June 4, 2014

Delist desert tortoise


Being a desert tortoise truther these days can’t be an easy job.

For more than two decades, the shelled reptile, designated a threatened species, has received federal protection. The problem: desert tortoises are about as threatened as pigeons. Maybe even less so, a point further established by the Review-Journal’s Henry Brean in a report that announced an expansion of the Las Vegas-based Tortoise Group’s adoption program to Reno, Sparks, Carson City and Gardnerville.

Yes, there are so many desert tortoises that they need to be shipped out of the desert.

The tortoise truthers say that, while the number of pet tortoises has exploded, tortoises in the wild still need that protection. But any attempt to distinguish between wild desert tortoises and those on golf courses, in backyards or kept as pets is so politically expedient as to be nauseating. The fact is desert tortoises are everywhere — and pretty soon, with this new program, some won’t even be in the desert!

For years, as Mr. Brean reported, the U.S. Fish &Wildlife Service used to take in pets and strays at its Desert Tortoise Conservation Center on the valley’s southwestern edge. Officials put a stop to that in early 2013 because the flood of tortoises — as many as 1,000 a year — threatened to overwhelm the facility’s budget and damage its research mission: saving the wild population. Indeed, the center is expected to close by year’s end, it’s funding eliminated. And good riddance. The center’s mission was a solution in search of a problem.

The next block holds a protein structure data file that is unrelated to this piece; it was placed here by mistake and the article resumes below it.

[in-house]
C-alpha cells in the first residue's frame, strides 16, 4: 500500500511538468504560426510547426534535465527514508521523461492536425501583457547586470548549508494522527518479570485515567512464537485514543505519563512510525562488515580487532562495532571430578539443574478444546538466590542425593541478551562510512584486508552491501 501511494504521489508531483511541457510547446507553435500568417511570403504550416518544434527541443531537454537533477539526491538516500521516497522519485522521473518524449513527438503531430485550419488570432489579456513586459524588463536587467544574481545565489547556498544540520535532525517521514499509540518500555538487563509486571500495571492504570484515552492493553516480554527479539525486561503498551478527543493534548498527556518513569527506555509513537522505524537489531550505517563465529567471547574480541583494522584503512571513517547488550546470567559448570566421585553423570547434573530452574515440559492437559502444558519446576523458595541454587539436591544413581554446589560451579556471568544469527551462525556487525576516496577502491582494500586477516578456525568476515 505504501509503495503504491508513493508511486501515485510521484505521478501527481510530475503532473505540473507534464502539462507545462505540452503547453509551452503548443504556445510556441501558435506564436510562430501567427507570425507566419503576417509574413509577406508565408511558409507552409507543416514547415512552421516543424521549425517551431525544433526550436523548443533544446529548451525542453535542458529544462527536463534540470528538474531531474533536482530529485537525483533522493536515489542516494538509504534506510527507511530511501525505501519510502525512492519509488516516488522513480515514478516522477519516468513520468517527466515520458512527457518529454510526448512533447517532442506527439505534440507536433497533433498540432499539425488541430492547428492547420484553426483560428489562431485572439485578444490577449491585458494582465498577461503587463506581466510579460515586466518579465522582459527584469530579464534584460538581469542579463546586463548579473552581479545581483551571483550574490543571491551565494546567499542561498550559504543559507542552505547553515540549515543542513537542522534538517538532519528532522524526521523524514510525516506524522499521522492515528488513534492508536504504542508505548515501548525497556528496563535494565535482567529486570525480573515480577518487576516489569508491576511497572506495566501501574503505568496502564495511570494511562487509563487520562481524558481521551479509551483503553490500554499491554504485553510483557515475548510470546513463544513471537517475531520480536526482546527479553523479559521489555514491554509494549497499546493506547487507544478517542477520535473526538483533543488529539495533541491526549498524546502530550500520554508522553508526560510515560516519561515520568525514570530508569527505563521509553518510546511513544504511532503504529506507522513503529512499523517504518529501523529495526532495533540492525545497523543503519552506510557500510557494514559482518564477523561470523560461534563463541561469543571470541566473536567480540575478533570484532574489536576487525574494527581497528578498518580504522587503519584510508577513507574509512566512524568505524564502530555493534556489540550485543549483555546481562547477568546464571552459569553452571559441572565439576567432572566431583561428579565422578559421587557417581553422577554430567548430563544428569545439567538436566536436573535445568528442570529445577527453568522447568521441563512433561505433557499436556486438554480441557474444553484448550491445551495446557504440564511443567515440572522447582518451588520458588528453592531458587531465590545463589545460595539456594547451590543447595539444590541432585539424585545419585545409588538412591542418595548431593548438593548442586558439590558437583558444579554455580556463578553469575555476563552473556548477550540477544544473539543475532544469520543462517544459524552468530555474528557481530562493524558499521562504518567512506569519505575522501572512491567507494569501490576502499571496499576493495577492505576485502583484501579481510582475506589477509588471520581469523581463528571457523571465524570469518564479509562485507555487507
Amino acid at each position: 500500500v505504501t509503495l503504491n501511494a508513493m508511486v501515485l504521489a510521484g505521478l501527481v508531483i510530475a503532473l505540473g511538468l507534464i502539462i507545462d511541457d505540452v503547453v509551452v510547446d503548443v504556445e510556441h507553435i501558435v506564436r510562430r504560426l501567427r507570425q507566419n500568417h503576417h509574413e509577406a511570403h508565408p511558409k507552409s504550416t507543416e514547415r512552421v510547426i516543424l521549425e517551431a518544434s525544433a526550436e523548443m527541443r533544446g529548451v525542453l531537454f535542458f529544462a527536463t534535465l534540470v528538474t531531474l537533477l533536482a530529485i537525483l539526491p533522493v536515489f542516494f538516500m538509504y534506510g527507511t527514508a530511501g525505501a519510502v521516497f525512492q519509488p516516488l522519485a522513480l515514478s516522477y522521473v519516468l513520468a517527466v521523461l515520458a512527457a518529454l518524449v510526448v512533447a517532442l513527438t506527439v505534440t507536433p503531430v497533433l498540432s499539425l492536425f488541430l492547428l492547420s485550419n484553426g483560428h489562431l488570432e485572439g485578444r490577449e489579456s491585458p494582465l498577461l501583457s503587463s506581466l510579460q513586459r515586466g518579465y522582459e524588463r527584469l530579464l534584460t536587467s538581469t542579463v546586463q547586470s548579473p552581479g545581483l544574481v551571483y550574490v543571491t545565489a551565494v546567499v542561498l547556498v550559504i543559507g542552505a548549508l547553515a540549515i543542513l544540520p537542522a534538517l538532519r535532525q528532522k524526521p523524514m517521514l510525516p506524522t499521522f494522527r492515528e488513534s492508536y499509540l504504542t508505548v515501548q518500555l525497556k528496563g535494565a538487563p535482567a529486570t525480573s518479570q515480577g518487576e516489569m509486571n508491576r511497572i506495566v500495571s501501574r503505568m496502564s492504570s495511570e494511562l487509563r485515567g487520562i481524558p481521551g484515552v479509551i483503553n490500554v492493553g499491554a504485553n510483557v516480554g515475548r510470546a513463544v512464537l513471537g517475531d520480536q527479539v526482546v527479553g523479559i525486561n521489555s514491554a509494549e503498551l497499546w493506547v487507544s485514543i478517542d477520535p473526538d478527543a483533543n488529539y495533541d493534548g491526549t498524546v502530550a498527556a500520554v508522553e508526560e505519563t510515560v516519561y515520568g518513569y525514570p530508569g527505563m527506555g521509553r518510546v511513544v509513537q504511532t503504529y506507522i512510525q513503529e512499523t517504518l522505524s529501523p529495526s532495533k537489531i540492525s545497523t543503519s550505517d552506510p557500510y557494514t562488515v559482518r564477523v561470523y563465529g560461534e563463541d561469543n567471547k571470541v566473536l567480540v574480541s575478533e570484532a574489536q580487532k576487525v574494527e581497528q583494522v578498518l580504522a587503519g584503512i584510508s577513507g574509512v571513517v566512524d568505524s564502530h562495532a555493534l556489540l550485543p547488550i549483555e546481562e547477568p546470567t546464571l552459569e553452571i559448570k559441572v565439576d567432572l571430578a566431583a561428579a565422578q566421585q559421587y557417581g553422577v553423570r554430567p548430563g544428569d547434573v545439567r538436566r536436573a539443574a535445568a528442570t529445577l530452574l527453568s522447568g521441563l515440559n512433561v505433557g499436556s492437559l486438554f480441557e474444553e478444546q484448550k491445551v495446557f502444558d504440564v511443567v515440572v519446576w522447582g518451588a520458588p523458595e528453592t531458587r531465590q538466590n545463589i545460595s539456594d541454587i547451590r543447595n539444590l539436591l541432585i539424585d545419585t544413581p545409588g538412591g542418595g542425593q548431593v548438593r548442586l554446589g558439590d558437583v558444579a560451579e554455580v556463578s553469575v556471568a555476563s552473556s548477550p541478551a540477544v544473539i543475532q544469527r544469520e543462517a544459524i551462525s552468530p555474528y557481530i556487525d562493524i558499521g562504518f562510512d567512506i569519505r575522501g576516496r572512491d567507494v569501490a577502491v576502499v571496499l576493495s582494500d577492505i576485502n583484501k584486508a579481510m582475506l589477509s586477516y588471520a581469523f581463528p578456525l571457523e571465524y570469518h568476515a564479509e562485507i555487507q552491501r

In fact, over the years, government intervention on behalf of our fine shelled friends has done far more harm than good. The best example: In 2008, about 770 tortoises from Fort Irwin were released into the wild of the California desert —and 90 percent of them were quickly devoured by predators.

If desert tortoises can — and are allowed to — live in a garage in Sparks when it’s 10 degrees outside, then there is no need for government protection. It’s time to delist this animal and open up more land to productive use. The desert tortoise is not in any way a threatened species. That’s the truth.